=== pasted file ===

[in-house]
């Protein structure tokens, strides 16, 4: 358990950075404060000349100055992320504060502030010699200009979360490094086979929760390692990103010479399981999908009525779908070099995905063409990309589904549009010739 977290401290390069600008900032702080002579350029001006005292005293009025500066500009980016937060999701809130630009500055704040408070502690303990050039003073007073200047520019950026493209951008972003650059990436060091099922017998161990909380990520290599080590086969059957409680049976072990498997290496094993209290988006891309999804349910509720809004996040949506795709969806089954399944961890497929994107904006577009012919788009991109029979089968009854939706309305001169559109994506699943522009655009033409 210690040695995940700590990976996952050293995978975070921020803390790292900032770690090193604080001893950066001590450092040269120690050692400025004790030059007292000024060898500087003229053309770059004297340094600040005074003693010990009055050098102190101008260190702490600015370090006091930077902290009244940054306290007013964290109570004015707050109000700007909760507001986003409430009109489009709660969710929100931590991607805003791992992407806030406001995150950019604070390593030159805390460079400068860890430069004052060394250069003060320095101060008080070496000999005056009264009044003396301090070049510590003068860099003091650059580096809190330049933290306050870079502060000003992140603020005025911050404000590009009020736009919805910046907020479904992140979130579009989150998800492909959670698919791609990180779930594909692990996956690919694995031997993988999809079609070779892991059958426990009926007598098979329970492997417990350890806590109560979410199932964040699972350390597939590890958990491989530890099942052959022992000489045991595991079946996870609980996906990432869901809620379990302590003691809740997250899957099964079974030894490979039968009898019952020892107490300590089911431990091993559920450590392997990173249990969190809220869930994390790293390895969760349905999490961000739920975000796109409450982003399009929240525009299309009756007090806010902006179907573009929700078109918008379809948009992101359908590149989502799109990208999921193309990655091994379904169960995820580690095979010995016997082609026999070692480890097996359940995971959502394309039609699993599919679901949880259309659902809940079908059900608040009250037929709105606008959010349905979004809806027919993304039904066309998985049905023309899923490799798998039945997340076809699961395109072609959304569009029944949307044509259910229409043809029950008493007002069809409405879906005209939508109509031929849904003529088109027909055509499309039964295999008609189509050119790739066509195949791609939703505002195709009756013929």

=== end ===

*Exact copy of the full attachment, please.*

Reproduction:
[in-house]
């Protein structure tokens, strides 16, 4: 358990950075404060000349100055992320504060502030010699200009979360490094086979929760390692990103010479399981999908009525779908070099995905063409990309589904549009010739 977290401290390069600008900032702080002579350029001006005292005293009025500066500009980016937060999701809130630009500055704040408070502690303990050039003073007073200047520019950026493209951008972003650059990436060091099922017998161990909380990520290599080590086969059957409680049976072990498997290496094993209290988006891309999804349910509720809004996040949506795709969806089954399944961890497929994107904006577009012919788009991109029979089968009854939706309305001169559109994506699943522009655009033409 210690040695995940700590990976996952050293995978975070921020803390790292900032770690090193604080001893950066001590450092040269120690050692400025004790030059007292000024060898500087003229053309770059004297340094600040005074003693010990009055050098102190101008260190702490600015370090006091930077902290009244940054306290007013964290109570004015707050109000700007909760507001986003409430009109489009709660969710929100931590991607805003791992992407806030406001995150950019604070390593030159805390460079400068860890430069004052060394250069003060320095101060008080070496000999005056009264009044003396301090070049510590003068860099003091650059580096809190330049933290306050870079502060000003992140603020005025911050404000590009009020736009919805910046907020479904992140979130579009989150998800492909959670698919791609990180779930594909692990996956690919694995031997993988999809079609070779892991059958426990009926007598098979329970492997417990350890806590109560979410199932964040699972350390597939590890958990491989530890099942052959022992000489045991595991079946996870609980996906990432869901809620379990302590003691809740997250899957099964079974030894490979039968009898019952020892107490300590089911431990091993559920450590392997990173249990969190809220869930994390790293390895969760349905999490961000739920975000796109409450982003399009929240525009299309009756007090806010902006179907573009929700078109918008379809948009992101359908590149989502799109990208999921193309990655091994379904169960995820580690095979010995016997082609026999070692480890097996359940995971959502394309039609699993599919679901949880259309659902809940079908059900608040009250037929709105606008959010349905979004809806027919993304039904066309998985049905023309899923490799798998039945997340076809699961395109072609959304569009029944949307044509259910229409043809029950008493007002069809409405879906005209939508109509031929849904003529088109027909055509499309039964295999008609189509050119790739066509195949791609939703505002195709009756013929």